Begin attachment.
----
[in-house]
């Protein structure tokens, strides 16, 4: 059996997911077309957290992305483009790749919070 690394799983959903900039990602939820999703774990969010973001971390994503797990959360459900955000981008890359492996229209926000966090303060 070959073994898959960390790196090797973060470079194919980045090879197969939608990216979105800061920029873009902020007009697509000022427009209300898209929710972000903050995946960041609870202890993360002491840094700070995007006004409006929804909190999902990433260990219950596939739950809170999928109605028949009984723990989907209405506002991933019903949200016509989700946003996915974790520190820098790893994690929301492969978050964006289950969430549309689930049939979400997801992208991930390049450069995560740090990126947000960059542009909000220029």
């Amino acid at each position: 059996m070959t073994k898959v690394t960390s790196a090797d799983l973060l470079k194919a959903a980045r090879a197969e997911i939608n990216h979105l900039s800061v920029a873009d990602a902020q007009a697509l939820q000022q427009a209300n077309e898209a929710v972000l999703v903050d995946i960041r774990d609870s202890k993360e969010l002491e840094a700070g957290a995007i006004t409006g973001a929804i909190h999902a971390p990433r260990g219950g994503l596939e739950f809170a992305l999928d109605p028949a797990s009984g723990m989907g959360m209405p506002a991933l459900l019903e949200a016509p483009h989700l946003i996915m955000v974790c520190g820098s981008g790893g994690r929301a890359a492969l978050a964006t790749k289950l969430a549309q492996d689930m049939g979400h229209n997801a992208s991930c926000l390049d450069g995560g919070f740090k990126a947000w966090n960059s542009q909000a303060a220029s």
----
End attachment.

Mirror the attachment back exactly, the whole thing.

[in-house]
């Protein structure tokens, strides 16, 4: 059996997911077309957290992305483009790749919070 690394799983959903900039990602939820999703774990969010973001971390994503797990959360459900955000981008890359492996229209926000966090303060 070959073994898959960390790196090797973060470079194919980045090879197969939608990216979105800061920029873009902020007009697509000022427009209300898209929710972000903050995946960041609870202890993360002491840094700070995007006004409006929804909190999902990433260990219950596939739950809170999928109605028949009984723990989907209405506002991933019903949200016509989700946003996915974790520190820098790893994690929301492969978050964006289950969430549309689930049939979400997801992208991930390049450069995560740090990126947000960059542009909000220029």
């Amino acid at each position: 059996m070959t073994k898959v690394t960390s790196a090797d799983l973060l470079k194919a959903a980045r090879a197969e997911i939608n990216h979105l900039s800061v920029a873009d990602a902020q007009a697509l939820q000022q427009a209300n077309e898209a929710v972000l999703v903050d995946i960041r774990d609870s202890k993360e969010l002491e840094a700070g957290a995007i006004t409006g973001a929804i909190h999902a971390p990433r260990g219950g994503l596939e739950f809170a992305l999928d109605p028949a797990s009984g723990m989907g959360m209405p506002a991933l459900l019903e949200a016509p483009h989700l946003i996915m955000v974790c520190g820098s981008g790893g994690r929301a890359a492969l978050a964006t790749k289950l969430a549309q492996d689930m049939g979400h229209n997801a992208s991930c926000l390049d450069g995560g919070f740090k990126a947000w966090n960059s542009q909000a303060a220029s």